In Praise of Patrons

Patrons Golden Hands.jpgThe word patron has two meanings.  A patron is one who offers material or emotional support to a person, organization or cause, and the term also embraces the roles of regular customer, guest or visitor.  On this Thanksgiving morning, I take a moment to thank my patrons.

Russ Hagen and Mark Godley of Chestnut Health Systems have for nearly three decades provided the platform for my research and writing, but the most important of that work would not have been possible without external funding.  In the early 2000s, the prospects for such funding did not look good.  The State of Illinois had just slashed funding for the Behavioral Health Recovery Management Project, which had financially supported my work with Mike Boyle and others to shift the design of addiction treatment from a model of acute intervention to a model of sustained recovery management (RM).  It seemed at that moment as if this vision of RM and recovery-oriented systems of care (ROSC) and my role in promoting them would be unsustainable, but two people altered the trajecotry of this history.  Dr. Arthur Evans, Jr., the then new Commissioner of the Philadelphia Department of Behavioral Health, invited me to collaborate with him on a recovery-focused transformation of Philadelphia’s behavioral health care system.  The resulting years of consultations provided the most intense learning experiences of my career.  Everything I have since written on RM and ROSC has been filtered through my work with Dr. Evans, Roland Lamb and so many others in that wonderful city.  Shortly after the invitation from Arthur Evans, I received an invitation from Lonnetta Albright, Director of the Great Lakes Addiction Technology Transfer Center (GLATTC), inviting me to continue my research and writing on RM and ROSC through GLATTC. That work has also continued to this day.  Whatever the value of the body of work I have created in the past decade, it would not have been possible without the financial support and the professional collaborations that accompanied these invitations.  Many other people have played important roles as mentors and collaborators in this work, including Ernie Kurtz, Mike Boyle, Mike Flaherty, Keith Humphreys, John Kelly, Tom McLellan, Mark Sanders and Lisa Mojer-Torres, but no support was more foundational and sustained than that provided by Arthur Evans and Lonnetta Albright.  Today, I thank both of them for what these decisions meant for my life and, hopefully, what they have meant for the field.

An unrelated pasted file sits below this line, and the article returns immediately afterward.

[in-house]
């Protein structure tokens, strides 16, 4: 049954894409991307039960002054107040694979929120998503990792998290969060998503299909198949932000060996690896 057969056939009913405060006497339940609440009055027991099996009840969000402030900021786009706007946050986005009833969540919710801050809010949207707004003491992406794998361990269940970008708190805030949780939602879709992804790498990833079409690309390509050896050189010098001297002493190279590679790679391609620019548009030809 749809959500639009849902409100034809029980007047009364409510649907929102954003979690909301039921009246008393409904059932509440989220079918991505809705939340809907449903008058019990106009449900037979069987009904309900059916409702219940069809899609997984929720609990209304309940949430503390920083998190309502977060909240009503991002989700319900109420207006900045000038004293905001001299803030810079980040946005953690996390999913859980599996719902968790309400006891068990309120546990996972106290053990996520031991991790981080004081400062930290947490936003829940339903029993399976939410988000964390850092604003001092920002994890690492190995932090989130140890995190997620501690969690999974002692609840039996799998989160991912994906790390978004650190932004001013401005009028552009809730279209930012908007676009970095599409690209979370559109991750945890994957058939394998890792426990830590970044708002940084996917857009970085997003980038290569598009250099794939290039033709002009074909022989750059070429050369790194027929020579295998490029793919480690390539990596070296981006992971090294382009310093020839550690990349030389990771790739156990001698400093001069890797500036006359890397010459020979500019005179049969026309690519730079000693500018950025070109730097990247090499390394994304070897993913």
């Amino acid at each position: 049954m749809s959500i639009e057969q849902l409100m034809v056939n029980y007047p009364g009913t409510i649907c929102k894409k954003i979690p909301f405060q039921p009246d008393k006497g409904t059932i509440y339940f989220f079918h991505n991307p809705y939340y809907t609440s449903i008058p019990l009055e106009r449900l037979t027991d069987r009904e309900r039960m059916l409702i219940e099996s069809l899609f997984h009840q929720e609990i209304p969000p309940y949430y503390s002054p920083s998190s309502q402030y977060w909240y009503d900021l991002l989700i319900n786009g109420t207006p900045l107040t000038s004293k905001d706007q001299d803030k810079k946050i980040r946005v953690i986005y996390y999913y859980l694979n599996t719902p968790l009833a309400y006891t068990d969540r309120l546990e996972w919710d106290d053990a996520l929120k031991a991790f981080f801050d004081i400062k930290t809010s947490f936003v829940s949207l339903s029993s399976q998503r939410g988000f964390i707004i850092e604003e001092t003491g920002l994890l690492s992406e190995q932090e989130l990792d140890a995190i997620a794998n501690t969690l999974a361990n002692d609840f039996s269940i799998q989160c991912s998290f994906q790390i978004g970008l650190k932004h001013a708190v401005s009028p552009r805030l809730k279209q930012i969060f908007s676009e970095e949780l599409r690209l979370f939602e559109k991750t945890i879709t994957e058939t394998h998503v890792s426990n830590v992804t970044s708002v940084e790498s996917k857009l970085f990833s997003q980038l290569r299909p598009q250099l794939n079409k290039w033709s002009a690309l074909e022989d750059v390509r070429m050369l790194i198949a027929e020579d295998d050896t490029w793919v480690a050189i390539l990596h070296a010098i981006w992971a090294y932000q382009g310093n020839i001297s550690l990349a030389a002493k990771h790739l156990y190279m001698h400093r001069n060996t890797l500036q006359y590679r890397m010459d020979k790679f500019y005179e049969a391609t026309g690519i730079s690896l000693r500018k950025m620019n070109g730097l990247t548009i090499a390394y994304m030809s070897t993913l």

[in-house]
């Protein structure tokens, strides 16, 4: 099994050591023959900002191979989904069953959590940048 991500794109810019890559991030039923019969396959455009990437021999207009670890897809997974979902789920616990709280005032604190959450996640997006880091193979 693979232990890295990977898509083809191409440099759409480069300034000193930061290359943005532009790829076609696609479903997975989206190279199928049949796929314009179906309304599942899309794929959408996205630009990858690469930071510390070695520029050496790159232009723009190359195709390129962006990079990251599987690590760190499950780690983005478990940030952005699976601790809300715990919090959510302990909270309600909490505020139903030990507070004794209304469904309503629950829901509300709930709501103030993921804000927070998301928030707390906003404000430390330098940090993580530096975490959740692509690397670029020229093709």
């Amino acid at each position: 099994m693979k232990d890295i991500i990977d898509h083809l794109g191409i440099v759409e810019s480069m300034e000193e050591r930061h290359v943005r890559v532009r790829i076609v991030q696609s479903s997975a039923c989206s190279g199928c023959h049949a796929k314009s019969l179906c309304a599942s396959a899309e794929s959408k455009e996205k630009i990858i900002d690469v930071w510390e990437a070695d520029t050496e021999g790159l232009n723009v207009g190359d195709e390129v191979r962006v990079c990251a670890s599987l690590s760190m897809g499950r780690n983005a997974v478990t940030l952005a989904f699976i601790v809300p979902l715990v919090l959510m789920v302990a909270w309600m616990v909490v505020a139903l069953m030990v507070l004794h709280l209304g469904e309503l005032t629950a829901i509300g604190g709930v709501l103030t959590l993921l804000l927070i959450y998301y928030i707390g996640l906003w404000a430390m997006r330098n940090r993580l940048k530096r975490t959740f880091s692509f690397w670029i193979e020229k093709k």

A second group of patrons on my mind this morning are my ultimate “customers”–the frontline addiction professionals, recovery advocates, and people in recovery from across the world who have always been my intended audience and the primary consumers of my writings.  Since my professional travels have ceased, you have become my connection to the world and the welcomed guests who visit me each day as you click on my website.  And yes, I do await the report each day of how many of you visited, what cities and countries you are from and what you have chosen to read. And I am thrilled when I hear from you personally that you found this or that paper of great value or that you disagreed with me on this or that point.  You are who I think of each day as I write at this desk.  You continue to be my heroes.  So on this Thanksgiving morning, thank you.